Today, Ottawa Central trains going west
towards Arnprior or
Pembroke take the Beachburg subdivision from the junction with the
at Wass. They cross
It wasn’t always like this. The first to be built was the Renfrew line which was opened on 18 September 1893 as part of J.R. Booth’s
So far this is a pretty straightforward story. The connection was put in as the first in a
number of stages in the relocation of the railways of
In my title I refer to a “mystery”. Bridges are a valuable asset and when a bridge is removed, the railway will normally remove it for use elsewhere or sell it for scrap. However, in this case, the railway, or the NCC, removed the heavy side girders but left the central spacing portion upon which the rails are actually laid. This was moved and left in the bush close to the Beachburg subdivision, but some way away west of its original location. It is still there today. I would be curious to know why part of the original structure was moved and left in the area.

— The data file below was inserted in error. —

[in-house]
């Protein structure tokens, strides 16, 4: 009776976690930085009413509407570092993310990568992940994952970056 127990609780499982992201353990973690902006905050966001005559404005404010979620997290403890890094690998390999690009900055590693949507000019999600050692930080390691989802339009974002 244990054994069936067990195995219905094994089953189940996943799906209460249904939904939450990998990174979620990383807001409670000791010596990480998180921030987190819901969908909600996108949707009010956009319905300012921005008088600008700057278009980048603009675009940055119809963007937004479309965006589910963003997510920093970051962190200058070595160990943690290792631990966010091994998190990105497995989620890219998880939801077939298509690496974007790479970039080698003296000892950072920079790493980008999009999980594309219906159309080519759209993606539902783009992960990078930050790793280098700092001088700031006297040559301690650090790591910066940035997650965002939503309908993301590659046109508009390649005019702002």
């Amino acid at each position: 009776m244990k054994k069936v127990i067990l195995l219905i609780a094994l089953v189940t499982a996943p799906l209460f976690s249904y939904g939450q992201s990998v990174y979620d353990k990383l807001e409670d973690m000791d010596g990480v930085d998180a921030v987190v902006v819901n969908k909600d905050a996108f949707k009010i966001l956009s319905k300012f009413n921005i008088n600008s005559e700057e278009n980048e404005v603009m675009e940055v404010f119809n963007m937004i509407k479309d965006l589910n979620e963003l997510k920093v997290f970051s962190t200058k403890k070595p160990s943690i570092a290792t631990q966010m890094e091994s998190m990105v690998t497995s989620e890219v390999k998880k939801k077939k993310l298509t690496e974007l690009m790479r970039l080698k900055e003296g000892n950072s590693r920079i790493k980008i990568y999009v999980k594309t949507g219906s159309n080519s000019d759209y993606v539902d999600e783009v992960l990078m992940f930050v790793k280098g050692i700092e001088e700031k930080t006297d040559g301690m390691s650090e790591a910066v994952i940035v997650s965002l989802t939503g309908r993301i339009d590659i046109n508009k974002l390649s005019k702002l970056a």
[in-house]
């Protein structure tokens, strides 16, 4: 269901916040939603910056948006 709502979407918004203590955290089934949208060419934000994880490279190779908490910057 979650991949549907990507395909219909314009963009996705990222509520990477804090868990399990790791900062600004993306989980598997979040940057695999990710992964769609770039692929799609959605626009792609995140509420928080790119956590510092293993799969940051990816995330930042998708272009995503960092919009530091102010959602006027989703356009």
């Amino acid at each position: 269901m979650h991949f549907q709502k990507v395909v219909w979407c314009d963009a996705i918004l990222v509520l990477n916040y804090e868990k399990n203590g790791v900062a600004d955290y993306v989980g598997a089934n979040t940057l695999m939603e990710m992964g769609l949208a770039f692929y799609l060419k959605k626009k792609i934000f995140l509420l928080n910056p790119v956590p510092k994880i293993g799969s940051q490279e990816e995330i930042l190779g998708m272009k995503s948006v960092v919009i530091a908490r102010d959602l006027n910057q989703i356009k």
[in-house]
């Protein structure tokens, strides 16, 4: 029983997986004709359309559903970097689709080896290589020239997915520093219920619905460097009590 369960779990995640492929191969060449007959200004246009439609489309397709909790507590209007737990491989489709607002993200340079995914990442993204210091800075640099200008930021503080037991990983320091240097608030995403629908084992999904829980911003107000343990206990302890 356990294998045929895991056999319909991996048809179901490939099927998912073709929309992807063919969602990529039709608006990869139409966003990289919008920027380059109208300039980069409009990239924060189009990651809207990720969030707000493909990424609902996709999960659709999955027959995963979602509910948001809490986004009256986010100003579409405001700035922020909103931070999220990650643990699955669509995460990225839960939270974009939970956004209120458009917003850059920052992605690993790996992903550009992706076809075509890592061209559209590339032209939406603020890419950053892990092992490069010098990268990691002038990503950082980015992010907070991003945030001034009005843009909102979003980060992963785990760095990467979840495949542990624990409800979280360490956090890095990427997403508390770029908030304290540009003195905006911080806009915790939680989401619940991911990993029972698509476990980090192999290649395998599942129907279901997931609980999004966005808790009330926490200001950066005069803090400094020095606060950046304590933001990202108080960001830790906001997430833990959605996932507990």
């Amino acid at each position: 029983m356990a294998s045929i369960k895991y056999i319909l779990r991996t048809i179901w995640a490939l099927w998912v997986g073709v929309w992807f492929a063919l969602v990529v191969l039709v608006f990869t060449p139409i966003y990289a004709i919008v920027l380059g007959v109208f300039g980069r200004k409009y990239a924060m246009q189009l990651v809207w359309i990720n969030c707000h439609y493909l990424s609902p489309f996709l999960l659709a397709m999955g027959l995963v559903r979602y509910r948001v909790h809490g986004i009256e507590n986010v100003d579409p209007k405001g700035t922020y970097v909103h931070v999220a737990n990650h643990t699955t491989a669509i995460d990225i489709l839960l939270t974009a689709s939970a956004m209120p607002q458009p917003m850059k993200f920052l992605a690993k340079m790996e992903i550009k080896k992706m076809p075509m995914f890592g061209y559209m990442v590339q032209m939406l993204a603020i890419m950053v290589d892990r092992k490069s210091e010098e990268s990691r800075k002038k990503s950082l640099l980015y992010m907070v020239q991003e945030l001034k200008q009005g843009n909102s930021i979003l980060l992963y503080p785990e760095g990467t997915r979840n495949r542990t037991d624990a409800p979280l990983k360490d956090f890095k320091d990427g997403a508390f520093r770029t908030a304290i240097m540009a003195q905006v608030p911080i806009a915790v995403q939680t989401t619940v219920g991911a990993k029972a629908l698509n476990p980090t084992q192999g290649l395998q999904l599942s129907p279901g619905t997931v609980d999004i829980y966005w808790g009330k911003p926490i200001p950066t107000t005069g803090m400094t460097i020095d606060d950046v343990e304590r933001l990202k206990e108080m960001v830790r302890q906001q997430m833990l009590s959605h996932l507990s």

A view of the overbridge looking east towards
The remains of the bridge abandoned in the
on 18 November 2006. From a rough
measurement, this is the same size as the original bridge.
Central Railway, Spareboard, July 2008.
Malcolm Vant writes (December 2019)
It was Colin’s original article that led me to the spot to take more detailed photos which we shared and then the general consensus was this was way too light to be a railway bridge and was not the one from where the Renfrew Sub passed under the Beachburg.
That’s when Bruce Ballantyne and I started to look at the possibility it was used in the nearby quarry for something. It has a bridge-like structure with cross members tying the two side girders together all along its length and it appeared to have "ties" bolted to the top of it as one remains. There are pieces of rail on the ground around it.
The place it sits is on top of some rocks as though it was dragged there and there is no obvious gap it was spanning nearby.
Where and what it was used for remains a mystery